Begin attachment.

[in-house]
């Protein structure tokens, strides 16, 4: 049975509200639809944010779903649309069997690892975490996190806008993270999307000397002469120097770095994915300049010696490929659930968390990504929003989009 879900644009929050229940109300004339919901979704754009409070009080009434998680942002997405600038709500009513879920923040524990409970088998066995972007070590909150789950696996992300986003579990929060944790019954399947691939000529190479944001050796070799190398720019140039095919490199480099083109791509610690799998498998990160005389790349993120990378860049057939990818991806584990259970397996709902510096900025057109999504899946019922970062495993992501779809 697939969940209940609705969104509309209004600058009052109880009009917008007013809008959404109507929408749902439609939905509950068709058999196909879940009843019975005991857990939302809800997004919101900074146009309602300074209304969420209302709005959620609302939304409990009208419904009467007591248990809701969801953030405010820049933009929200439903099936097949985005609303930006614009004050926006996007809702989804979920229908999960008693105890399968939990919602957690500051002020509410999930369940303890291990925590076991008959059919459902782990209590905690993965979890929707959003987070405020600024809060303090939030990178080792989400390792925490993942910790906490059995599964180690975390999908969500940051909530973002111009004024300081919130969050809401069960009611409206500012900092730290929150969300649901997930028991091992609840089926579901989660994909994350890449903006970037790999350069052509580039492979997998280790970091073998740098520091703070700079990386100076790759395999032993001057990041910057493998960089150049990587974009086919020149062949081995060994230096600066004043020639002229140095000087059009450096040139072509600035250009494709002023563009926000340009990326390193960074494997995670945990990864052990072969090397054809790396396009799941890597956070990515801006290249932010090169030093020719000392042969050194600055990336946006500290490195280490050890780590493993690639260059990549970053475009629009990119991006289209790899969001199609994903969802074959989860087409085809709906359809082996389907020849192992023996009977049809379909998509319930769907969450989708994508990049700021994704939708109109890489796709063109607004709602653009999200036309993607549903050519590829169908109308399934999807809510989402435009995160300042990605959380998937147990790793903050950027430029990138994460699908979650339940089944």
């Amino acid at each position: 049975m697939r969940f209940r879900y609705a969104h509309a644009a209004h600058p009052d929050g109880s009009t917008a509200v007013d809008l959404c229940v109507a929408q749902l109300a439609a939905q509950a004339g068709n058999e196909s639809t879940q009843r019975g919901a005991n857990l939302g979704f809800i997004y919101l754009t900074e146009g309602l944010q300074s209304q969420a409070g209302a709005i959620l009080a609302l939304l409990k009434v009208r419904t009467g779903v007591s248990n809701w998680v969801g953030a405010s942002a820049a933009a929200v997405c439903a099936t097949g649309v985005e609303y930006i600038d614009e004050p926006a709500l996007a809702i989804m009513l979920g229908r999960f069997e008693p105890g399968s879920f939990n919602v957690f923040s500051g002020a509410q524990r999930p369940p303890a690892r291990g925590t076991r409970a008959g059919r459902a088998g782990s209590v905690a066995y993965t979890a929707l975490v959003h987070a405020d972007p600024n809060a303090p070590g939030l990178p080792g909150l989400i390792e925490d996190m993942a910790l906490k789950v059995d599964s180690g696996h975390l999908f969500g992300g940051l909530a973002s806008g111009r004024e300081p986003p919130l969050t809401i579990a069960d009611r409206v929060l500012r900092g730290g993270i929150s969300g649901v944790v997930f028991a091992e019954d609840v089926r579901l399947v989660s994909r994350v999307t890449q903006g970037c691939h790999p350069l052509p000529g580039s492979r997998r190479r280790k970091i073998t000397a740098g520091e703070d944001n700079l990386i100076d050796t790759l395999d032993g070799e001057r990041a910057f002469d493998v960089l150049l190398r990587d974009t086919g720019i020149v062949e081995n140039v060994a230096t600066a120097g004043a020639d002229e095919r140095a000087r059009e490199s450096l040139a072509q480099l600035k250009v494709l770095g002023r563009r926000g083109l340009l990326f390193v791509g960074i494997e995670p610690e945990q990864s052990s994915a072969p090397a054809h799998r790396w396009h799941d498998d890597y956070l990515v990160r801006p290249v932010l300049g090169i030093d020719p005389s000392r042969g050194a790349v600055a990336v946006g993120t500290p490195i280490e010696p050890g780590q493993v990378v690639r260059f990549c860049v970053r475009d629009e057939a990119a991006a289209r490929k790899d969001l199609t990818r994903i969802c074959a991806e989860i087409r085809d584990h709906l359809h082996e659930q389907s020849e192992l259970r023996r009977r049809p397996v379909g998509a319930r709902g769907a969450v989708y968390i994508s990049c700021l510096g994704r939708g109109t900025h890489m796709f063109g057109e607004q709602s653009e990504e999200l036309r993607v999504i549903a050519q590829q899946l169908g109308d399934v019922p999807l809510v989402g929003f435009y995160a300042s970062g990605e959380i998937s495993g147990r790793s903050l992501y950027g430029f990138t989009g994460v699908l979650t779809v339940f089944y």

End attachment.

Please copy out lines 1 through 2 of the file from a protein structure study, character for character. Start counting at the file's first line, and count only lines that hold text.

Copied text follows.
[in-house]
């Protein structure tokens, strides 16, 4: 049975509200639809944010779903649309069997690892975490996190806008993270999307000397002469120097770095994915300049010696490929659930968390990504929003989009 879900644009929050229940109300004339919901979704754009409070009080009434998680942002997405600038709500009513879920923040524990409970088998066995972007070590909150789950696996992300986003579990929060944790019954399947691939000529190479944001050796070799190398720019140039095919490199480099083109791509610690799998498998990160005389790349993120990378860049057939990818991806584990259970397996709902510096900025057109999504899946019922970062495993992501779809 697939969940209940609705969104509309209004600058009052109880009009917008007013809008959404109507929408749902439609939905509950068709058999196909879940009843019975005991857990939302809800997004919101900074146009309602300074209304969420209302709005959620609302939304409990009208419904009467007591248990809701969801953030405010820049933009929200439903099936097949985005609303930006614009004050926006996007809702989804979920229908999960008693105890399968939990919602957690500051002020509410999930369940303890291990925590076991008959059919459902782990209590905690993965979890929707959003987070405020600024809060303090939030990178080792989400390792925490993942910790906490059995599964180690975390999908969500940051909530973002111009004024300081919130969050809401069960009611409206500012900092730290929150969300649901997930028991091992609840089926579901989660994909994350890449903006970037790999350069052509580039492979997998280790970091073998740098520091703070700079990386100076790759395999032993001057990041910057493998960089150049990587974009086919020149062949081995060994230096600066004043020639002229140095000087059009450096040139072509600035250009494709002023563009926000340009990326390193960074494997995670945990990864052990072969090397054809790396396009799941890597956070990515801006290249932010090169030093020719000392042969050194600055990336946006500290490195280490050890780590493993690639260059990549970053475009629009990119991006289209790899969001199609994903969802074959989860087409085809709906359809082996389907020849192992023996009977049809379909998509319930769907969450989708994508990049700021994704939708109109890489796709063109607004709602653009999200036309993607549903050519590829169908109308399934999807809510989402435009995160300042990605959380998937147990790793903050950027430029990138994460699908979650339940089944």